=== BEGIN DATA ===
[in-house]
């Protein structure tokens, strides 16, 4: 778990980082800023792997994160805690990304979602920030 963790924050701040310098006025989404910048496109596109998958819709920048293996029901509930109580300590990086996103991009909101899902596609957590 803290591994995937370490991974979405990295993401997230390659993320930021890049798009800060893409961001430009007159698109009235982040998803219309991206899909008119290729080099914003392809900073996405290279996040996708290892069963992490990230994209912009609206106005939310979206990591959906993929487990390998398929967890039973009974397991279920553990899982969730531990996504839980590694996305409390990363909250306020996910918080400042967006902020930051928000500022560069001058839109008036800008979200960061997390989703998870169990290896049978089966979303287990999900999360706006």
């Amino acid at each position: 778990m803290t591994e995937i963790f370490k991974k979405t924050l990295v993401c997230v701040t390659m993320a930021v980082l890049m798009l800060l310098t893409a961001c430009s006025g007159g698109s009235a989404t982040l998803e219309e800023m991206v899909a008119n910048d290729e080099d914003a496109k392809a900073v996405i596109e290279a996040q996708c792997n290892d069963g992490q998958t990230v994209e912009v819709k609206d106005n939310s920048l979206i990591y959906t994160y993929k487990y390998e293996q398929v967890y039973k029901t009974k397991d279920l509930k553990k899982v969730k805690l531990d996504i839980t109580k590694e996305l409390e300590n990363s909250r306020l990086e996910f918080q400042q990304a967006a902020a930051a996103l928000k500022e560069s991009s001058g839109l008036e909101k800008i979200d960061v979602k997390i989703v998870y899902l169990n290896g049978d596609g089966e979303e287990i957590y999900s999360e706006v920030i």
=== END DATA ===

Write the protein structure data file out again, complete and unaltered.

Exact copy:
[in-house]
């Protein structure tokens, strides 16, 4: 778990980082800023792997994160805690990304979602920030 963790924050701040310098006025989404910048496109596109998958819709920048293996029901509930109580300590990086996103991009909101899902596609957590 803290591994995937370490991974979405990295993401997230390659993320930021890049798009800060893409961001430009007159698109009235982040998803219309991206899909008119290729080099914003392809900073996405290279996040996708290892069963992490990230994209912009609206106005939310979206990591959906993929487990390998398929967890039973009974397991279920553990899982969730531990996504839980590694996305409390990363909250306020996910918080400042967006902020930051928000500022560069001058839109008036800008979200960061997390989703998870169990290896049978089966979303287990999900999360706006």
């Amino acid at each position: 778990m803290t591994e995937i963790f370490k991974k979405t924050l990295v993401c997230v701040t390659m993320a930021v980082l890049m798009l800060l310098t893409a961001c430009s006025g007159g698109s009235a989404t982040l998803e219309e800023m991206v899909a008119n910048d290729e080099d914003a496109k392809a900073v996405i596109e290279a996040q996708c792997n290892d069963g992490q998958t990230v994209e912009v819709k609206d106005n939310s920048l979206i990591y959906t994160y993929k487990y390998e293996q398929v967890y039973k029901t009974k397991d279920l509930k553990k899982v969730k805690l531990d996504i839980t109580k590694e996305l409390e300590n990363s909250r306020l990086e996910f918080q400042q990304a967006a902020a930051a996103l928000k500022e560069s991009s001058g839109l008036e909101k800008i979200d960061v979602k997390i989703v998870y899902l169990n290896g049978d596609g089966e979303e287990i957590y999900s999360e706006v920030i």